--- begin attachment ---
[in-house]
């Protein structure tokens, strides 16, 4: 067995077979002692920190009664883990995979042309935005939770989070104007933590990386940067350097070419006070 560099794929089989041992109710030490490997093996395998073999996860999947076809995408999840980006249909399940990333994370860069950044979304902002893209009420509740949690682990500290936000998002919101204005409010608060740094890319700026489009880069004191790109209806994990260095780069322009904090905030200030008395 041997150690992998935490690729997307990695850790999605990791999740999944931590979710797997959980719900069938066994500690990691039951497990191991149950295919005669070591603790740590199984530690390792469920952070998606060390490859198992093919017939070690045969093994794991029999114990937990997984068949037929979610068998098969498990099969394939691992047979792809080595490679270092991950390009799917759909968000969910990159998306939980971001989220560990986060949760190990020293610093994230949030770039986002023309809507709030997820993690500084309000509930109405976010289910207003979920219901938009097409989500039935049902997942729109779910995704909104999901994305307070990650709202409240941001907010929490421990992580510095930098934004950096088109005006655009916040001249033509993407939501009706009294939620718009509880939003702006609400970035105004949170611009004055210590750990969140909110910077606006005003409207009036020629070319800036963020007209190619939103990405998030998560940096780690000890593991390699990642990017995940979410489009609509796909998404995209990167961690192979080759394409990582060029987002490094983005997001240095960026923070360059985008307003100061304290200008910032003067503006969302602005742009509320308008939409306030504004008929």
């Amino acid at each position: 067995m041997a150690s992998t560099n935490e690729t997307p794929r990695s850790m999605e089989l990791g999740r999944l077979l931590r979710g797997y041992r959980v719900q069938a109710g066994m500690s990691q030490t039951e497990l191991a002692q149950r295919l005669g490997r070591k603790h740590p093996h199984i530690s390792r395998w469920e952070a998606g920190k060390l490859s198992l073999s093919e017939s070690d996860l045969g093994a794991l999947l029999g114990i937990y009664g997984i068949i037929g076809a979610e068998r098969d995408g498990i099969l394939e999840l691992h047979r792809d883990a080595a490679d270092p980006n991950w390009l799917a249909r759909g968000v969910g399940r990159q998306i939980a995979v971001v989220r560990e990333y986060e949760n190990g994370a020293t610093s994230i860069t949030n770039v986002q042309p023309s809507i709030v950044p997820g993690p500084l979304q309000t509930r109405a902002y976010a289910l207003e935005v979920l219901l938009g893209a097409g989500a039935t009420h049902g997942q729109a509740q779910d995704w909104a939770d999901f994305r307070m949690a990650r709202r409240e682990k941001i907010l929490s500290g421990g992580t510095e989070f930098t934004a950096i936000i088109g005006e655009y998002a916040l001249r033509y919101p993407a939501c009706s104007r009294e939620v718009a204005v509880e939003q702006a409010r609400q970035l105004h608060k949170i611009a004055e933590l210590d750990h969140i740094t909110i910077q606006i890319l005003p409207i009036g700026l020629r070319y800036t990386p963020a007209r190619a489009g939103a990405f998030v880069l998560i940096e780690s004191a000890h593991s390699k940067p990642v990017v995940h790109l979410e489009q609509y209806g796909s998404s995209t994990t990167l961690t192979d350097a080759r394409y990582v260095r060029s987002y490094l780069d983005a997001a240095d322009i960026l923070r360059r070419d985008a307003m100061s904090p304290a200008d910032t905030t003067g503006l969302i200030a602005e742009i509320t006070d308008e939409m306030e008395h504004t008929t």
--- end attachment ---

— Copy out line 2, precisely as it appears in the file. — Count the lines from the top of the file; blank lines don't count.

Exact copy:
């Protein structure tokens, strides 16, 4: 067995077979002692920190009664883990995979042309935005939770989070104007933590990386940067350097070419006070 560099794929089989041992109710030490490997093996395998073999996860999947076809995408999840980006249909399940990333994370860069950044979304902002893209009420509740949690682990500290936000998002919101204005409010608060740094890319700026489009880069004191790109209806994990260095780069322009904090905030200030008395 041997150690992998935490690729997307990695850790999605990791999740999944931590979710797997959980719900069938066994500690990691039951497990191991149950295919005669070591603790740590199984530690390792469920952070998606060390490859198992093919017939070690045969093994794991029999114990937990997984068949037929979610068998098969498990099969394939691992047979792809080595490679270092991950390009799917759909968000969910990159998306939980971001989220560990986060949760190990020293610093994230949030770039986002023309809507709030997820993690500084309000509930109405976010289910207003979920219901938009097409989500039935049902997942729109779910995704909104999901994305307070990650709202409240941001907010929490421990992580510095930098934004950096088109005006655009916040001249033509993407939501009706009294939620718009509880939003702006609400970035105004949170611009004055210590750990969140909110910077606006005003409207009036020629070319800036963020007209190619939103990405998030998560940096780690000890593991390699990642990017995940979410489009609509796909998404995209990167961690192979080759394409990582060029987002490094983005997001240095960026923070360059985008307003100061304290200008910032003067503006969302602005742009509320308008939409306030504004008929």